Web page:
What Is the Difference Between Net Income, Earnings, and Profit

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Businesses are set up to make money for their owners. The business must continue to make money to stay in business. This "money" that the business makes is determined by how much money the business takes in, minus how much the business spends to make this money. 

There are three terms that describe this process of "making money." They are: 

  • Earnings
  • Profit, and
  • Net Income.

All three terms mean the same thing - the difference between the gross income of the business and all of the expenses of a business, including taxes, depreciation, and interest.

Net income is the same as the "profit" of a business, or its "earnings." For all of these terms - profit, net income, or earnings - we are talking about a net amount, including both the income (revenue) of the business and deductions to that income. 

What If the Business Doesn't Make Enough Money?

Of course, a business may not bring in enough income to cover its expenses. In that case, the business has:

  • Negative earnings
  • A loss (as opposed to a profit), or
  • Net Loss, as opposed to net income

The opposite of net income is a net loss. In this case, the expenses and other reductions are greater than the income of the business.

Net Income for Individuals

Net income is a useful financial management term for an individual or a family. A personal net income calculation begins with the money coming in to family members from all the various sources:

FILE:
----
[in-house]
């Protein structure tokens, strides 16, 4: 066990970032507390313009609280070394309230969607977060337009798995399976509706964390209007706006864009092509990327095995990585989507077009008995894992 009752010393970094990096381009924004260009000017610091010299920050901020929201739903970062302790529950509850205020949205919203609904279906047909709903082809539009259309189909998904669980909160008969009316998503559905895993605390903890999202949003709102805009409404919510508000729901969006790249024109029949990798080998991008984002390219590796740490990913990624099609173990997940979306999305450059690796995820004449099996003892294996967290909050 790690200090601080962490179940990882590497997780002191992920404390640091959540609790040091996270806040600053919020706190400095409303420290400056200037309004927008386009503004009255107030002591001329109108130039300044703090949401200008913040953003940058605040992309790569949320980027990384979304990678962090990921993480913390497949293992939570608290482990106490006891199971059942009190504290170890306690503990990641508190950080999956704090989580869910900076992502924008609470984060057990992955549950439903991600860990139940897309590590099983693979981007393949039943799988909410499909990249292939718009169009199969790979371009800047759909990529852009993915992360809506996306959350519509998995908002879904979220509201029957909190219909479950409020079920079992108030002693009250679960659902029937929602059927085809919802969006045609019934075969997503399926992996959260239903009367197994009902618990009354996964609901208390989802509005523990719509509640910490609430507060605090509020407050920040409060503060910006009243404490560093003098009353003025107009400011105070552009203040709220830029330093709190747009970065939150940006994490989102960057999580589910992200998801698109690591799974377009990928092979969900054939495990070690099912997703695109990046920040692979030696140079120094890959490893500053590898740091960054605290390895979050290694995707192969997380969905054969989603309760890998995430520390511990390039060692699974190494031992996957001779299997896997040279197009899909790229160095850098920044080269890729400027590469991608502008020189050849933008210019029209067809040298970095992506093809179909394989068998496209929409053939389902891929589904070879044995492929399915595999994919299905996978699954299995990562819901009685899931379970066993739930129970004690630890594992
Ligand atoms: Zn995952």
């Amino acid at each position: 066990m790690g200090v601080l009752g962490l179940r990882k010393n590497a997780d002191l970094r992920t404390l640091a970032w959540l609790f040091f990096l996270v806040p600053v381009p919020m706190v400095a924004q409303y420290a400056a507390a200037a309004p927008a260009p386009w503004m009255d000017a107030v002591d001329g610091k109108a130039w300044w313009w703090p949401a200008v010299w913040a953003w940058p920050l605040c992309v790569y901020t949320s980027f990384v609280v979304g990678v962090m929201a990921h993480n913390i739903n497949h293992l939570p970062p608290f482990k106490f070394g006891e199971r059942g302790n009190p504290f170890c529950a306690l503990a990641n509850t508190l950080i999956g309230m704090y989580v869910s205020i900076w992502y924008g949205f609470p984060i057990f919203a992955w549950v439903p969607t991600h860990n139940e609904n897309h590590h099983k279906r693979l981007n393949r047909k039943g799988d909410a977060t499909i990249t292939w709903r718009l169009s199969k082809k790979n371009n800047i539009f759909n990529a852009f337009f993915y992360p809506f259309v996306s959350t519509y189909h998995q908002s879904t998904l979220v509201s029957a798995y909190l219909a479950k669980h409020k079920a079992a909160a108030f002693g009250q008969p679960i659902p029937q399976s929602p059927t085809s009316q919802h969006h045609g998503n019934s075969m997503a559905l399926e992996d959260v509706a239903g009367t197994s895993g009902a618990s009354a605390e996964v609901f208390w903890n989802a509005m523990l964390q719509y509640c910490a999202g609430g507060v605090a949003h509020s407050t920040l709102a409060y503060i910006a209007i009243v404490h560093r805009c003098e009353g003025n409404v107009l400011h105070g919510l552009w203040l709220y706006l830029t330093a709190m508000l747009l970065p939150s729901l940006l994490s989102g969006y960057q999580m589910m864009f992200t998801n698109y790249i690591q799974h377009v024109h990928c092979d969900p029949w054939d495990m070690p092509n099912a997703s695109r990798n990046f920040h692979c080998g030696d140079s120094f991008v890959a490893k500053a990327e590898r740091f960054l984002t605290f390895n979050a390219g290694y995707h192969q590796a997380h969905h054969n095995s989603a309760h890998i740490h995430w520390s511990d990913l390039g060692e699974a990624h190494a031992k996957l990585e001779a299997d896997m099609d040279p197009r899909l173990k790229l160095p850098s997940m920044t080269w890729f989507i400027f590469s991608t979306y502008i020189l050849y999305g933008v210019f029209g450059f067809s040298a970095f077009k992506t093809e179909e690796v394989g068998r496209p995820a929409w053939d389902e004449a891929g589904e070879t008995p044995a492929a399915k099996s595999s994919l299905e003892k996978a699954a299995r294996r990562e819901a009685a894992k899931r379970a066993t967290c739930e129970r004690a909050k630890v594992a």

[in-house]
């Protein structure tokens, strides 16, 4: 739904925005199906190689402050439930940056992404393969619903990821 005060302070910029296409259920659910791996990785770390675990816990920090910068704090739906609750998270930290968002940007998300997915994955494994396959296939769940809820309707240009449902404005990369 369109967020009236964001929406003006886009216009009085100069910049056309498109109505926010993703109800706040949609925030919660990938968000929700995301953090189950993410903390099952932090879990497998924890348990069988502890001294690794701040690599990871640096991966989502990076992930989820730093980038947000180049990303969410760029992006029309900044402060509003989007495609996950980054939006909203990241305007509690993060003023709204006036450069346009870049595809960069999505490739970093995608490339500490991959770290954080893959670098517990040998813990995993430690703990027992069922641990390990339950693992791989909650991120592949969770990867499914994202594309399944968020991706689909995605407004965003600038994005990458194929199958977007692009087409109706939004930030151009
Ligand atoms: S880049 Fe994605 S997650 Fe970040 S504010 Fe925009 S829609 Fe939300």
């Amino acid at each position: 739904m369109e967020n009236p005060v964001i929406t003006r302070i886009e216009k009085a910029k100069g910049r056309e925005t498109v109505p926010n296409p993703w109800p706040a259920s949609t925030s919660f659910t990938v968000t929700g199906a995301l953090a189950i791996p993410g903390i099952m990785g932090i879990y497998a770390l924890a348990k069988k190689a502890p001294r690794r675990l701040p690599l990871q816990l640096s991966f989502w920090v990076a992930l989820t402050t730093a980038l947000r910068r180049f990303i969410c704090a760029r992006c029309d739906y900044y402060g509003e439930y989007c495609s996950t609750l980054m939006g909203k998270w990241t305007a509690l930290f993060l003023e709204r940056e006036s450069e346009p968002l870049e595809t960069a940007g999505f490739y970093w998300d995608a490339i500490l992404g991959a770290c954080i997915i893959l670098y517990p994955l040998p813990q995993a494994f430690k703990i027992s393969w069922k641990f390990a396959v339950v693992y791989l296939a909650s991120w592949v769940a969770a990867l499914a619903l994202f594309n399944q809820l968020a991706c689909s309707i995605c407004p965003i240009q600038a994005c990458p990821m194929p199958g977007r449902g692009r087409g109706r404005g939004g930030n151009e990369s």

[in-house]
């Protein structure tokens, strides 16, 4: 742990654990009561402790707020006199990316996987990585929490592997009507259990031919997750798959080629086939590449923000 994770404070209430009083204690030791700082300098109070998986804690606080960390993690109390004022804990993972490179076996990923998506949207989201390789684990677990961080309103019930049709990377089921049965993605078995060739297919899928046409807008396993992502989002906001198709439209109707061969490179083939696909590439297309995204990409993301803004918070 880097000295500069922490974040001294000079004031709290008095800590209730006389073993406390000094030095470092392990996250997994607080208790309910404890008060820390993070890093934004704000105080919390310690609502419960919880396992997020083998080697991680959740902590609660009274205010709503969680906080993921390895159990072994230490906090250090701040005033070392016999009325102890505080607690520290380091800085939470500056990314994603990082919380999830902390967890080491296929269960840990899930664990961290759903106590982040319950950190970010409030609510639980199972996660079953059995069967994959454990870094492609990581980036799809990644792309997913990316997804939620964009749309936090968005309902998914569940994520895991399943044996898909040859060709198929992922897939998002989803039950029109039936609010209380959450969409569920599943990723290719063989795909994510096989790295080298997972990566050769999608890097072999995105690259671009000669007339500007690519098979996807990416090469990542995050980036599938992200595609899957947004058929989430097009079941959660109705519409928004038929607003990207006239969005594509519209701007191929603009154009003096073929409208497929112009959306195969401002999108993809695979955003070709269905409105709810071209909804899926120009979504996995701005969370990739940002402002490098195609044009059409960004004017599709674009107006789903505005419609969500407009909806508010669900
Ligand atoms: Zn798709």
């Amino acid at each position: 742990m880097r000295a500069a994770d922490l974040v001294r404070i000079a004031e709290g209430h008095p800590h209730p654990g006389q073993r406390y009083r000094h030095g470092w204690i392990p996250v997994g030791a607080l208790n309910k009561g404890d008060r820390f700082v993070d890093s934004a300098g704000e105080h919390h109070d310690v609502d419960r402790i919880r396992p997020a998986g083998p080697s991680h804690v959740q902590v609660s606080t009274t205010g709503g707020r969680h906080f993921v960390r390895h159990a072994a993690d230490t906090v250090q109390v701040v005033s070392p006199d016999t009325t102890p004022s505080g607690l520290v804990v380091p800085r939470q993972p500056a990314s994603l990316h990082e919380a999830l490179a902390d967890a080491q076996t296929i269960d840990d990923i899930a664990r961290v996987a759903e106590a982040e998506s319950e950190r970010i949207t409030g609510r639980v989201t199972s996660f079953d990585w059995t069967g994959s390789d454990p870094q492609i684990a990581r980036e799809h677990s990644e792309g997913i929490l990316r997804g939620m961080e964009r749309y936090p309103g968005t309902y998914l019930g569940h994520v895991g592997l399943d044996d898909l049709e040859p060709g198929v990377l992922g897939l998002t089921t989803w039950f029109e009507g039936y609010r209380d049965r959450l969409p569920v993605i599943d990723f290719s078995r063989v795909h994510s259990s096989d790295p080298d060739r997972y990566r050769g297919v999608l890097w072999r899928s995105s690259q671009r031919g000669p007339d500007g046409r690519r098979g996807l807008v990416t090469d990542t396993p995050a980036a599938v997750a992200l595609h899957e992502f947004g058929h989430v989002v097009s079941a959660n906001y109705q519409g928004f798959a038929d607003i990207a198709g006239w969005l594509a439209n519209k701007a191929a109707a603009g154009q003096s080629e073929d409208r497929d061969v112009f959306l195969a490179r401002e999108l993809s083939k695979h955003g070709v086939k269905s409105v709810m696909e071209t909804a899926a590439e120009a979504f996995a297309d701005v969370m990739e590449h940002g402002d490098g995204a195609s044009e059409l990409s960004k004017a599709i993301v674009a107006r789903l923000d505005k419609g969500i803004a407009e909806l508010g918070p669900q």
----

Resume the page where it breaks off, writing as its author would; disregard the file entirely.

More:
• Income from employment
  • Income from a business
  • Income from Social Security or other benefits
  • income from investments. 

Then, to get net income, you must deduct withholding of income taxes, deductions for Social Security and Medicare taxes, and other pre-tax benefits like health insurance premiums. 

Earnings: For Individuals, Investors, or Businesses

The term "earnings" is a special case because it can be used for both businesses and individuals. An individual can have earnings from wages or salary or from other payments. For example, you can have Social Security earnings, which are credited to you toward your Social Security benefit. 

For an investor, earnings can be compared to the price of a stock, in a price to earnings ratio, to get the relative value of a stock. 

For a business, the term "earnings per share" is a way to measure the health and profitability of the company. Earnings are shown for individual shareholders and for the corporation as a whole. The term "earnings per share" relates to how the earnings of a corporation are divided among the individual shareholders.

How Net Income Shown

Net income is used for businesses. A business shows the calculation of net income on a financial report titled a "Net Income" or Profit and Loss financial report. Again, since the terms mean the same thing, either title can be used. 

The Net Income statement has a specific form: 

  • The title shows the name of the company, the name of the report (Net Income or P&L), and the date of the report (For example: "As of December 31, 2018")
  • The gross income of the business, less any returns or adjustments to gross income
  • The expenses of the business are shown, in alphabetical order. These are all the legitimate business expenses. 
  • Any depreciation expenses and taxes are shown as separate deductions. 

After all the calculations, the resulting figure is the net income or profit or earnings of the business. 

Ways Net Income is Used in a Business

The net income of a business is used as a way for the business owner to measure success, but also as a way to determine the tax for the business. Net income is used: 

  • To determine the tax paid by a sole proprietor business filing business taxes on Schedule C (as part of the owner's personal tax return)
  • To determine self-employment tax (Social Security and Medicare tax) for self-employed business owners
  • To determine tax for individual partners and LLC members and for S corporation owners. These business owners report their share of the income from the business on Schedule K-1 on their personal tax returns. 
  • To determine tax for corporations.